‘Don’t throw your baby’s cord away’ appeals family after bone marrow transplant

Rachel and Donna Simpson.
Rachel and Donna Simpson.
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A brave teenager who had a bone marrow transplant wants to inspire others to save lives.

Rachel Simpson and her mum Donna want people to sign up as donors of babies’ umbilical cords to help treat killer diseases.

Blood in the umbilical cords contains stem cells which can be used in treatment of blood cancer and other fatal conditions.

But they are usually thrown away after birth and Donna wants new parents to register so the vital blood can be used.

She has written to David Morris MP and wants to tour local schools to campaign for donors.

Rachel, 15, had life-saving surgery after being diagnosed with a mutated GATA2 gene.

Without the transplant, the rare genetic condition would have led to leukaemia, a form of blood cancer which can kill.

Donna said: “It’s really important that we get this message out. While Rachel was in hospital, three children died who were there, and who we knew.

“How many cords are thrown away every day? They could save a person’s life.

“But we only have a few hospitals in the country where they can be donated.” The NHS Cord Blood Bank was set up in 1996 to collect, process, store and supply cord blood for transplants.

Once the cord blood has been processed and frozen, it can be stored until a patient with a matching tissue type needs a stem cell transplant.

This operation can treat conditions such as leukaemia and problems with the immune system.

Mothers must give their consent for the cord blood and any part of the placenta or cord itself to be collected.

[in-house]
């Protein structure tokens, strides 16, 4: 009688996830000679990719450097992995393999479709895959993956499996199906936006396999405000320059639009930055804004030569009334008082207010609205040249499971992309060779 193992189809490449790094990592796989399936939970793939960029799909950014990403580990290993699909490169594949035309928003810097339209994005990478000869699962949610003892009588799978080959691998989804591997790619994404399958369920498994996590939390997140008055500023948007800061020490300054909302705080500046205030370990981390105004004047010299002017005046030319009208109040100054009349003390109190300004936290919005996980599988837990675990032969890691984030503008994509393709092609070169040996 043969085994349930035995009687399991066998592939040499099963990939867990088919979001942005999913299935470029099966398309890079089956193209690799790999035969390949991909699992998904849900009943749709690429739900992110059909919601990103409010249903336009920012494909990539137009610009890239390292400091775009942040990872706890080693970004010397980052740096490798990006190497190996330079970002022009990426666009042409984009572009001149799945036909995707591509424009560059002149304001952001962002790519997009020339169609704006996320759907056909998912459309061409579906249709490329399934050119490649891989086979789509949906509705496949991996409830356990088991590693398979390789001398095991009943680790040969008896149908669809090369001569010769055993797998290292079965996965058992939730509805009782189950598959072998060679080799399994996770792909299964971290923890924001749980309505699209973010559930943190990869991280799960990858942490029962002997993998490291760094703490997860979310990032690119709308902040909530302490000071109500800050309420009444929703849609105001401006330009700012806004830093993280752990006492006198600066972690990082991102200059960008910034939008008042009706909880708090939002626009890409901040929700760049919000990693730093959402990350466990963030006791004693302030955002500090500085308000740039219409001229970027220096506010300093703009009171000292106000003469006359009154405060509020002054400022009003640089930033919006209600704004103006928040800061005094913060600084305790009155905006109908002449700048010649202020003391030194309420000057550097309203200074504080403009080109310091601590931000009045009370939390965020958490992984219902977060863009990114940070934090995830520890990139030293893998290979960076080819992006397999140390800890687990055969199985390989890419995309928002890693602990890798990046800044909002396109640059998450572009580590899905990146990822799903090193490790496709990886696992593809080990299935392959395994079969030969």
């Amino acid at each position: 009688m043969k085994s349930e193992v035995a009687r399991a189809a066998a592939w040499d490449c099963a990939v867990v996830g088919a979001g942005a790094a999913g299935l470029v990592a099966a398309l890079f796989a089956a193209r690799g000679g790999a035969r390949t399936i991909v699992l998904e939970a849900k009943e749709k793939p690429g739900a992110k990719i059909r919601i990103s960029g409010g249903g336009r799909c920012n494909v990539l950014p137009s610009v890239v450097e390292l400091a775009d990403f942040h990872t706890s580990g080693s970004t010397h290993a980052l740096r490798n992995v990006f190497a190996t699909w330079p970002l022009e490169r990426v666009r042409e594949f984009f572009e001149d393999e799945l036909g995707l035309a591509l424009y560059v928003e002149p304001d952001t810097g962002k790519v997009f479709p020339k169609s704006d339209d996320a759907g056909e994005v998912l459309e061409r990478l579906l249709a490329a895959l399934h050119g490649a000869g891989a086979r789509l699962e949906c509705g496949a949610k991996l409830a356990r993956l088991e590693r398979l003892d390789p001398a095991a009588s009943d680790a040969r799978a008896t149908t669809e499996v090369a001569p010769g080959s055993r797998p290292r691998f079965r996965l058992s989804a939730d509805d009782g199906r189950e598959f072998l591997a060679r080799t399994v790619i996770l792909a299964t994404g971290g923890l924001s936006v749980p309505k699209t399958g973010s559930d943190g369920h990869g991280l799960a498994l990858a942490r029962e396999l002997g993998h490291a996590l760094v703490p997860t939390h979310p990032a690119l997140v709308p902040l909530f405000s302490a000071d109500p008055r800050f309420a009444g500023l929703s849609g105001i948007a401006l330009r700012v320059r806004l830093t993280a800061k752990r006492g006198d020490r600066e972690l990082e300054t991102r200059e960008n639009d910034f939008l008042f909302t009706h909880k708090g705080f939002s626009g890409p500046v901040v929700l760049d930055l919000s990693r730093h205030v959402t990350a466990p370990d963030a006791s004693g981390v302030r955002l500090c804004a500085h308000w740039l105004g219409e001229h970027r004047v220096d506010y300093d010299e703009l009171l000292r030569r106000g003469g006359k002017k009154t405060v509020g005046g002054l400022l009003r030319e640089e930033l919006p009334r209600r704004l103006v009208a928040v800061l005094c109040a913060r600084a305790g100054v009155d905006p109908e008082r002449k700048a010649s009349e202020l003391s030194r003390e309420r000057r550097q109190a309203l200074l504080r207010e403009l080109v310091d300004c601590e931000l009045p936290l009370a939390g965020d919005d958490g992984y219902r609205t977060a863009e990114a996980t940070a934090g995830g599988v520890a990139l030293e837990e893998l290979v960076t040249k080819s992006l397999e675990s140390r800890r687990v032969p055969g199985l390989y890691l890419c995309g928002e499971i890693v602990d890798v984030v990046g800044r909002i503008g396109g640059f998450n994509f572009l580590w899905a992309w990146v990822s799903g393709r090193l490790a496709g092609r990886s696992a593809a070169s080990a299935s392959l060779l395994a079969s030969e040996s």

But cord blood can only be collected in hospitals where there are specially trained staff. There are facilities at Barnet General, Northwick Park Hospital, Harrow, Luton and Dunstable Hospital, Watford General, St George’s, London and University College Hospital, London.

Charity the Anthony Nolan Trust also has cord blood collection points in four British hospitals; Saint Mary’s, Manchester, King’s College Hospital in London, Leicester Royal Infirmary and Leicester General Hospital. Donna will soon begin a series of talks in local schools, backed by the Anthony Nolan Trust, which raises money for victims of blood cancer.

She has been in touch with Heysham High School, where Rachel is a pupil, and Morecambe Community High School.

The Trust recently wrote to David Morris on the Simpsons’ behalf. Mr Morris said: “Whilst I have only received a standard campaign email from Mrs Simpson so far if she wants to write in with her personal experience and views of what she would like to see changed I would be more than happy to raise her individual concerns with the Secretary of State for Health.”

Rachel is recovering at her Heysham home following the successful operation in July.

For details of how to register to donate umbilical cord blood and for more information go to http://www.anthonynolan.org/8-ways-you-could-save-life/donate-your-umbilical-cord-blood/frequently-asked-questions